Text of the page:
waveform exposure showed a nor...
9
Three-Dimensional Experiments
The ability to influence and, to some degree, control, the growth patterns of NHNP cells i...
10
FIGURE 3. NHNP dishes with TVEMF applied.
FIGURE 4. A corona can be seen at the edge of the tissue 24 hours after TVEMF.
11
FIGURE 5. Close inspection of the edge of the corona reveals NHNP cells attempting to
grow in an oriented fashion away ...
12
Rotating-Wall Vessel Background
The RWV was created at the Johnson Space Center in 1985 to address the problems associa...
13
FIGURE 7. Changes in pH between treated and control cultures in RWVs was minimal,
indicating the overall metabolism was...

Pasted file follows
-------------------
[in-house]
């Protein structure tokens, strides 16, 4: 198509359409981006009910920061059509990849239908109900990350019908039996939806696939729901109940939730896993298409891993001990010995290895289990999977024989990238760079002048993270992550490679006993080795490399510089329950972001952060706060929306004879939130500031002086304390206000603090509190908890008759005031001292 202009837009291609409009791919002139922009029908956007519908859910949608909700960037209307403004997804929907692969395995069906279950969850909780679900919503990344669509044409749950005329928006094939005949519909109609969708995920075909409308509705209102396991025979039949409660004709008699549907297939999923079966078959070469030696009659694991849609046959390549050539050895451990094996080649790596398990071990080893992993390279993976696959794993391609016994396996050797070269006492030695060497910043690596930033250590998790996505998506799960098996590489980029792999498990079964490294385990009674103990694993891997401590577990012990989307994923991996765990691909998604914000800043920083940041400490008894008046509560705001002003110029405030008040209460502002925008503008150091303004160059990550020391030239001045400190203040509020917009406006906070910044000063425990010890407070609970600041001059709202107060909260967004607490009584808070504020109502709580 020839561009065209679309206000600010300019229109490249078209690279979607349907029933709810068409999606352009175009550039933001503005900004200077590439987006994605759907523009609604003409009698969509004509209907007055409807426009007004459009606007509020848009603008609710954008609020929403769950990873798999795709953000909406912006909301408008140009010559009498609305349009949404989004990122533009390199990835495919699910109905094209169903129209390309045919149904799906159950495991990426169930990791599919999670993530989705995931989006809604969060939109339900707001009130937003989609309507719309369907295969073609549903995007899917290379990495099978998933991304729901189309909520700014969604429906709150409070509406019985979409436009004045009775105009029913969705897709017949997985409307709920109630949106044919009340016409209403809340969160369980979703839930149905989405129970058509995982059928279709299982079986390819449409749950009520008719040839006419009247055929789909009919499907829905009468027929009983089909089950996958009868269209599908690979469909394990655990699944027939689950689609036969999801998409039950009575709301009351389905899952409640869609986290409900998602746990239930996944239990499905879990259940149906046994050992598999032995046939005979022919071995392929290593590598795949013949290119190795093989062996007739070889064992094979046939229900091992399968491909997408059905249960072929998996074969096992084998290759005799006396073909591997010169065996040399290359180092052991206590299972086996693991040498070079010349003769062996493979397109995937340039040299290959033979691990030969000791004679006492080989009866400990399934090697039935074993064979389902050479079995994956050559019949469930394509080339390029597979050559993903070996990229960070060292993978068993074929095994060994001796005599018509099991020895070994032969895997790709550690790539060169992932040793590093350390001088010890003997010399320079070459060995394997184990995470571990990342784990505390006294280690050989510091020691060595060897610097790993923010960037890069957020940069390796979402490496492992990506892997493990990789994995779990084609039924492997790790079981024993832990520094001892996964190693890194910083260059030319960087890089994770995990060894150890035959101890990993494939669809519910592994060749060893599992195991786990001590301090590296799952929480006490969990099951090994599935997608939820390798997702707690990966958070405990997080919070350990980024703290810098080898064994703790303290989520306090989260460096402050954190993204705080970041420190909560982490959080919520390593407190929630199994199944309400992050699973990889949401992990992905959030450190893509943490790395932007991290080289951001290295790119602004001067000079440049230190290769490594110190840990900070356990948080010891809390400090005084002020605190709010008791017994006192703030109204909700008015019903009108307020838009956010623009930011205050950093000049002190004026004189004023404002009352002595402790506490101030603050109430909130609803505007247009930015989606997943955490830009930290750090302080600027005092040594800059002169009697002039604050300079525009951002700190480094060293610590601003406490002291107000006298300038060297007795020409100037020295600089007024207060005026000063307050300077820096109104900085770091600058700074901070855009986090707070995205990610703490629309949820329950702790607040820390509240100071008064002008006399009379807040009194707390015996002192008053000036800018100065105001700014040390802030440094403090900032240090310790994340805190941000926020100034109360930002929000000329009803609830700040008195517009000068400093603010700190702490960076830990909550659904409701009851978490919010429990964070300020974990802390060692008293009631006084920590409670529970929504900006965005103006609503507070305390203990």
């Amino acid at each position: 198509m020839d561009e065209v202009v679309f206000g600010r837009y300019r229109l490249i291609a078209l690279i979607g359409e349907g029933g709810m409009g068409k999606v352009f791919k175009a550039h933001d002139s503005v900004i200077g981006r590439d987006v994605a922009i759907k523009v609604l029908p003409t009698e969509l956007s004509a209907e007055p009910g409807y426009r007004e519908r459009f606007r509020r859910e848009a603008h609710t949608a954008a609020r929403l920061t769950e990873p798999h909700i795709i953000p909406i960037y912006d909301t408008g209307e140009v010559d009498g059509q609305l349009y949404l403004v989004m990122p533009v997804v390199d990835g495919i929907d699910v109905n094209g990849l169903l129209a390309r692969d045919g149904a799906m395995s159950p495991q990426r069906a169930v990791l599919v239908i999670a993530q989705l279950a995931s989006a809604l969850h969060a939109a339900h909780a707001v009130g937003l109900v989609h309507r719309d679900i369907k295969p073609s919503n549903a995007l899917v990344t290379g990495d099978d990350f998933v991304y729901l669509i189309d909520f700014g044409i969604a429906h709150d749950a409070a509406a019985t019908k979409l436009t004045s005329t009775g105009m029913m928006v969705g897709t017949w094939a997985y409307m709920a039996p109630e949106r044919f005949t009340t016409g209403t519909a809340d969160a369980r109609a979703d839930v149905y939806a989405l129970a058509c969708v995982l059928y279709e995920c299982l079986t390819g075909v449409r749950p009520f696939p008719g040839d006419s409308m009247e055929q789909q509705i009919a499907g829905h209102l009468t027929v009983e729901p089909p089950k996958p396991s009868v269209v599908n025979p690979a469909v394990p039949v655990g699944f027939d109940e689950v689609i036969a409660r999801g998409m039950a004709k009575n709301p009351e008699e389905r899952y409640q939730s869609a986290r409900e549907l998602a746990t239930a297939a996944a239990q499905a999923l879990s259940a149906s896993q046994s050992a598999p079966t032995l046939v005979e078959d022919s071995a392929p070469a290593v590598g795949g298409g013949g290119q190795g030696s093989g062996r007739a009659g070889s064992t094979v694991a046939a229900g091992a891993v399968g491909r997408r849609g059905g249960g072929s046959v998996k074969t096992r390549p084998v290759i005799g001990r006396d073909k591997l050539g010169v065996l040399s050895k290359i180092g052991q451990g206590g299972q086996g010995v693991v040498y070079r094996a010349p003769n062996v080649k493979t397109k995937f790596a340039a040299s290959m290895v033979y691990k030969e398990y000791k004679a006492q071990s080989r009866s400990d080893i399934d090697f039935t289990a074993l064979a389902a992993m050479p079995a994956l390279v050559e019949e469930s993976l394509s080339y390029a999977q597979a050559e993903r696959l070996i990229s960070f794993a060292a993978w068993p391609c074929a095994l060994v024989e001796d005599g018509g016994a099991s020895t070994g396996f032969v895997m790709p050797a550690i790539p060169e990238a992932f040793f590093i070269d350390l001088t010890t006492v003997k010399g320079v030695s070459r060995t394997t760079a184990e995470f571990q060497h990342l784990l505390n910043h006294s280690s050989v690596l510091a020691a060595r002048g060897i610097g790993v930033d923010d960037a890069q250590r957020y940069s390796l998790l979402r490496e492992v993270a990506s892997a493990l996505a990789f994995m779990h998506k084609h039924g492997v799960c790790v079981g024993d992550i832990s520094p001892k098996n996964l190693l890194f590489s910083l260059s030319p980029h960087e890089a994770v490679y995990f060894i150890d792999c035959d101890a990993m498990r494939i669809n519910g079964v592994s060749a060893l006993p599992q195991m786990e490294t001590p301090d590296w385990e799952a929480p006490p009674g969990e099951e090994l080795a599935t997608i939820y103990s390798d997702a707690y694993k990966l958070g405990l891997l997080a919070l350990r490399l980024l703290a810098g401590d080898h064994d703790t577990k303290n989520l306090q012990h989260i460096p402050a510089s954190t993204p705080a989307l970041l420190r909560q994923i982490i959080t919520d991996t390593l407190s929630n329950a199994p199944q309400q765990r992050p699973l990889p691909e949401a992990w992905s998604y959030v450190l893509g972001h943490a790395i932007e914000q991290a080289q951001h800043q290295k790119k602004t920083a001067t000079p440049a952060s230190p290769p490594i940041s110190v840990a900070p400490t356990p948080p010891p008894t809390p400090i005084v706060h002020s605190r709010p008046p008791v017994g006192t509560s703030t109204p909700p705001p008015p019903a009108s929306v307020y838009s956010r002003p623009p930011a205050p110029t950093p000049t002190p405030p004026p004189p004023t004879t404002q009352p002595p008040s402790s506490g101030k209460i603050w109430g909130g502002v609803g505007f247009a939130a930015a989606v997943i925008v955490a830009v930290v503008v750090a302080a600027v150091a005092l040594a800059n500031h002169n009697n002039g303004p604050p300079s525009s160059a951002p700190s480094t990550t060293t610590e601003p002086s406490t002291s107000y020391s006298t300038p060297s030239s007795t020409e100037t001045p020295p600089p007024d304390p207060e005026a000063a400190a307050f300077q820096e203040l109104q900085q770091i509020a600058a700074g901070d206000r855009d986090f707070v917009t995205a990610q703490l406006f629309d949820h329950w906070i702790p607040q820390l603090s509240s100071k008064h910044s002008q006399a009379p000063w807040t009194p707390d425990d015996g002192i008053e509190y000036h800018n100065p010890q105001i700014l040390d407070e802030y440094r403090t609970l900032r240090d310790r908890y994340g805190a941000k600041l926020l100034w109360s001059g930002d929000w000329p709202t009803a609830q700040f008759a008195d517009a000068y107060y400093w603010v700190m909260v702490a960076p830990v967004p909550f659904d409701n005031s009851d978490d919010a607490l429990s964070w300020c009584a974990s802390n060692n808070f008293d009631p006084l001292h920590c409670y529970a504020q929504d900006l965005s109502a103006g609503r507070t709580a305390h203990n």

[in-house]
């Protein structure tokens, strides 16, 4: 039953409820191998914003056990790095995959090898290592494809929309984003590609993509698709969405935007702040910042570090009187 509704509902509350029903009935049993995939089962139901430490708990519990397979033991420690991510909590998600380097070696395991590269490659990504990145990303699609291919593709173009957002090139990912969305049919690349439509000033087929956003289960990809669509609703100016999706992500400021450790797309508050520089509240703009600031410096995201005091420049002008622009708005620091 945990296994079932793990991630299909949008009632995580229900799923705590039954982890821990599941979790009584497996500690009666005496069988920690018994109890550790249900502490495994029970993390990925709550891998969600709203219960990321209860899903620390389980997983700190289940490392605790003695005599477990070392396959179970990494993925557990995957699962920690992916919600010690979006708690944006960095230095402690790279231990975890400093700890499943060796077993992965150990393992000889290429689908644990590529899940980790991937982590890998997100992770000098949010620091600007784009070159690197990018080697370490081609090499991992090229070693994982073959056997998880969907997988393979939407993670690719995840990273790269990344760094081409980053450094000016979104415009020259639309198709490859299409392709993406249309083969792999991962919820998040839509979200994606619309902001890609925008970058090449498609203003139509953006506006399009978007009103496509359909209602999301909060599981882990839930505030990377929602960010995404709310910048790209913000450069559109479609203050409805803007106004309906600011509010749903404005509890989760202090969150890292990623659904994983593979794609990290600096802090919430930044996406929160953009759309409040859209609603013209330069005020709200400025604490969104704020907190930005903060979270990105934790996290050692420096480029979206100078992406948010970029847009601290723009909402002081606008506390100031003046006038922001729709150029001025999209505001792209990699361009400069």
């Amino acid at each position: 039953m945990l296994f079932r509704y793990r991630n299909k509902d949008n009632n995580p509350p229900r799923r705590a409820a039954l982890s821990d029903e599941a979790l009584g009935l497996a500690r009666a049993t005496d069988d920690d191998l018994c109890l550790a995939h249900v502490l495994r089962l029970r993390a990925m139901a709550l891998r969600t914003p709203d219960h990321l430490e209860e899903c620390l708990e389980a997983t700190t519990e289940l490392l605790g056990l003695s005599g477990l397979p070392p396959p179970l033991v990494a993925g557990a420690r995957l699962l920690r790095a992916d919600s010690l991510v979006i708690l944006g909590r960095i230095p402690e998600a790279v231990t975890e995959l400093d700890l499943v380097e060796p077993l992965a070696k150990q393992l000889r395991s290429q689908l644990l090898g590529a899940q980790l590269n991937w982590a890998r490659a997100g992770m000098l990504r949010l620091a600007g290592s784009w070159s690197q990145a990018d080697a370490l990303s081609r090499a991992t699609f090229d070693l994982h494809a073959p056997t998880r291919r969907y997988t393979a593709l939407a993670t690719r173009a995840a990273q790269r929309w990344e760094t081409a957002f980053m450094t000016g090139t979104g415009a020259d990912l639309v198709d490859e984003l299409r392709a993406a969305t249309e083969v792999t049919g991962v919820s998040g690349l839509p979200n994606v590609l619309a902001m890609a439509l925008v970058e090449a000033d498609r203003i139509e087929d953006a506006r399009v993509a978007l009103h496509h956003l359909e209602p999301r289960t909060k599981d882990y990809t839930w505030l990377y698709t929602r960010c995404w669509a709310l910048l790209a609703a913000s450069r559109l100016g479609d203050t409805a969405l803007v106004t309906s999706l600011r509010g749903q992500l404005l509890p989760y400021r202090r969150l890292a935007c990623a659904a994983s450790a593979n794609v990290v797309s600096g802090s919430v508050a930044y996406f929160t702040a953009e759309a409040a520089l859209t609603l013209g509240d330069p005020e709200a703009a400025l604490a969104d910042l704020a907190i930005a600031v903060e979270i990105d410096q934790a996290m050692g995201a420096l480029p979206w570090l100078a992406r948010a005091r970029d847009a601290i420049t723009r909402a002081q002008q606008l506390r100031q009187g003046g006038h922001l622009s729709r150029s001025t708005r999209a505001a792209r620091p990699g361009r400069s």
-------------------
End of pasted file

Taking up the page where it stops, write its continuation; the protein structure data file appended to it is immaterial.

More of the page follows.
14
FIGURE 9. Oxygen consumption was slightly higher in TVEMF
in the later stages of the experiments.
FIGURE 10. As would b...
15
FIGURE 11. Lactate production in the cultures was nearly identical. Comparison with
glucose consumption indicates the e...
16
FIGURE 12. 12A shows NHNP cells grown without TVEMF; 12B shows the dramatic
difference in the development of neural “tu...
17
FIGURE 13. Observe the difference between 13A (untreated) and 13B. Cellular
organization changed dramatically with TVEM...
18
Before this study, neither two- nor three-dimensional growth of neural cells had been achieved
with the positive outcom...
19
Log form
change
Gene
-1.7 Centromere protein A (17kD) {Incyte PD:2444942}
-1.7 V-jun avian sarcoma virus 17 oncogene ho...
20
Log form
change
Gene
-1.6 EST {Incyte PD:3605632}
-1.6 EST {Incyte PD:2057260}
-1.6 ESTs, Weakly similar to CAMP-DEPEND...
21
Log form
change
Gene
[Saccharomyces cerevisiae] {Incyte PD:2669174}
-1.5 EST {Incyte PD:1844150}
-1.5 Homo sapiens mRNA...
22
Log form
change
Gene